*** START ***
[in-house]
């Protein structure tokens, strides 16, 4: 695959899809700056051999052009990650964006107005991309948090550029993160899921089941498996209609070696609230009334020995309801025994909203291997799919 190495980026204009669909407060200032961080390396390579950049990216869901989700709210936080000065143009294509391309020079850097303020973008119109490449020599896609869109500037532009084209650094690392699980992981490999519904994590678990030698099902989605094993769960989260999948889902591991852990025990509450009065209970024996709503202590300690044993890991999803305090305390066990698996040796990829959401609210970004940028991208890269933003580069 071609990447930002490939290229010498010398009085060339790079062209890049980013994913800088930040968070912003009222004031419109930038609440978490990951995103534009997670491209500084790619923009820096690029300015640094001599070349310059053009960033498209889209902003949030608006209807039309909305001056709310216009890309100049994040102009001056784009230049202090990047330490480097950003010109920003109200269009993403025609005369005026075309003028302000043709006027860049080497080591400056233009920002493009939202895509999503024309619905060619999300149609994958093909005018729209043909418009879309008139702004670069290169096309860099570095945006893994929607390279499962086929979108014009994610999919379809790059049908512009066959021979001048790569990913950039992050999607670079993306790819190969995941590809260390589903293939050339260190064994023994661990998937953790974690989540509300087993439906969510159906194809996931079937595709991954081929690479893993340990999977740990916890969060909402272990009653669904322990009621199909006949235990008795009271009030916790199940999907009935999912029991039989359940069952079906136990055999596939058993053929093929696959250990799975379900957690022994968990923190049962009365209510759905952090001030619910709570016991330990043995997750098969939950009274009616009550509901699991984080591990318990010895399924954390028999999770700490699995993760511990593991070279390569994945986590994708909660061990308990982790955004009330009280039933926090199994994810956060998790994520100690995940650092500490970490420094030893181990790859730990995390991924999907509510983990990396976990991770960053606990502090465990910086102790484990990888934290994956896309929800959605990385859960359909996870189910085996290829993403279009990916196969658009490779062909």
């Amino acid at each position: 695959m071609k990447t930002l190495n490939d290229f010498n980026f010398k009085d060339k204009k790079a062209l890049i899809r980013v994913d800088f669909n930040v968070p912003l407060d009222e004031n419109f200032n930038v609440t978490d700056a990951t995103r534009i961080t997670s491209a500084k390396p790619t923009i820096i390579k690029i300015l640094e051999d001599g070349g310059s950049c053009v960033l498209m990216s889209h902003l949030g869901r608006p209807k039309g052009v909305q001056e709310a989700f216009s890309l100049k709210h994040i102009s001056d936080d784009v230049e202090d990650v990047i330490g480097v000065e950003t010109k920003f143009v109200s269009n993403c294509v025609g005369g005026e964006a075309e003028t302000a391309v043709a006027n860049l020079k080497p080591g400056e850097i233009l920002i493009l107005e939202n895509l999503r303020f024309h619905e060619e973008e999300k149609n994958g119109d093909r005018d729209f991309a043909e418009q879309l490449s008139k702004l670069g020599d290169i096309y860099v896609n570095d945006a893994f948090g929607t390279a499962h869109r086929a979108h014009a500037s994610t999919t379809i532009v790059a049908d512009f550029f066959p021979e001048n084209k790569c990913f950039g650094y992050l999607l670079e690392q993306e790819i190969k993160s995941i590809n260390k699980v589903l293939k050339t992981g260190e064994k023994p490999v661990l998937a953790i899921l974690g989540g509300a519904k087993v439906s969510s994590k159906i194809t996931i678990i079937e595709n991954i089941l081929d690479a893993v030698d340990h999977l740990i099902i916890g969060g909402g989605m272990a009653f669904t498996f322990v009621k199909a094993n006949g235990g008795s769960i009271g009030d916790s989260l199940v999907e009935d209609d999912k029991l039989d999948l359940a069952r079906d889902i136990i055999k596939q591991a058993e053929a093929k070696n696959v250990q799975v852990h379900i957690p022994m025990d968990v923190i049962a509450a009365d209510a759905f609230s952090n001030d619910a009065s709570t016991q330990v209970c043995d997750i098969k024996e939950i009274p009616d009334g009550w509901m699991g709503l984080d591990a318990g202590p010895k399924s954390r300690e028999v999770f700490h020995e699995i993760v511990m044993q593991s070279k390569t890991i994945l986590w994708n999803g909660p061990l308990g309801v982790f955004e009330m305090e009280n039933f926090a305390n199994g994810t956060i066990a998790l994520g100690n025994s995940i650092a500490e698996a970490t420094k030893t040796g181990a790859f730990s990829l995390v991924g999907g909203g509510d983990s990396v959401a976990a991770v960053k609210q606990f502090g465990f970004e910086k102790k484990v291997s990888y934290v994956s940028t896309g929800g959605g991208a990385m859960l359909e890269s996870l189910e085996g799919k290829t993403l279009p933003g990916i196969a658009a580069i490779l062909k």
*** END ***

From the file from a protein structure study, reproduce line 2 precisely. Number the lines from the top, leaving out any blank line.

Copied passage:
């Protein structure tokens, strides 16, 4: 695959899809700056051999052009990650964006107005991309948090550029993160899921089941498996209609070696609230009334020995309801025994909203291997799919 190495980026204009669909407060200032961080390396390579950049990216869901989700709210936080000065143009294509391309020079850097303020973008119109490449020599896609869109500037532009084209650094690392699980992981490999519904994590678990030698099902989605094993769960989260999948889902591991852990025990509450009065209970024996709503202590300690044993890991999803305090305390066990698996040796990829959401609210970004940028991208890269933003580069 071609990447930002490939290229010498010398009085060339790079062209890049980013994913800088930040968070912003009222004031419109930038609440978490990951995103534009997670491209500084790619923009820096690029300015640094001599070349310059053009960033498209889209902003949030608006209807039309909305001056709310216009890309100049994040102009001056784009230049202090990047330490480097950003010109920003109200269009993403025609005369005026075309003028302000043709006027860049080497080591400056233009920002493009939202895509999503024309619905060619999300149609994958093909005018729209043909418009879309008139702004670069290169096309860099570095945006893994929607390279499962086929979108014009994610999919379809790059049908512009066959021979001048790569990913950039992050999607670079993306790819190969995941590809260390589903293939050339260190064994023994661990998937953790974690989540509300087993439906969510159906194809996931079937595709991954081929690479893993340990999977740990916890969060909402272990009653669904322990009621199909006949235990008795009271009030916790199940999907009935999912029991039989359940069952079906136990055999596939058993053929093929696959250990799975379900957690022994968990923190049962009365209510759905952090001030619910709570016991330990043995997750098969939950009274009616009550509901699991984080591990318990010895399924954390028999999770700490699995993760511990593991070279390569994945986590994708909660061990308990982790955004009330009280039933926090199994994810956060998790994520100690995940650092500490970490420094030893181990790859730990995390991924999907509510983990990396976990991770960053606990502090465990910086102790484990990888934290994956896309929800959605990385859960359909996870189910085996290829993403279009990916196969658009490779062909």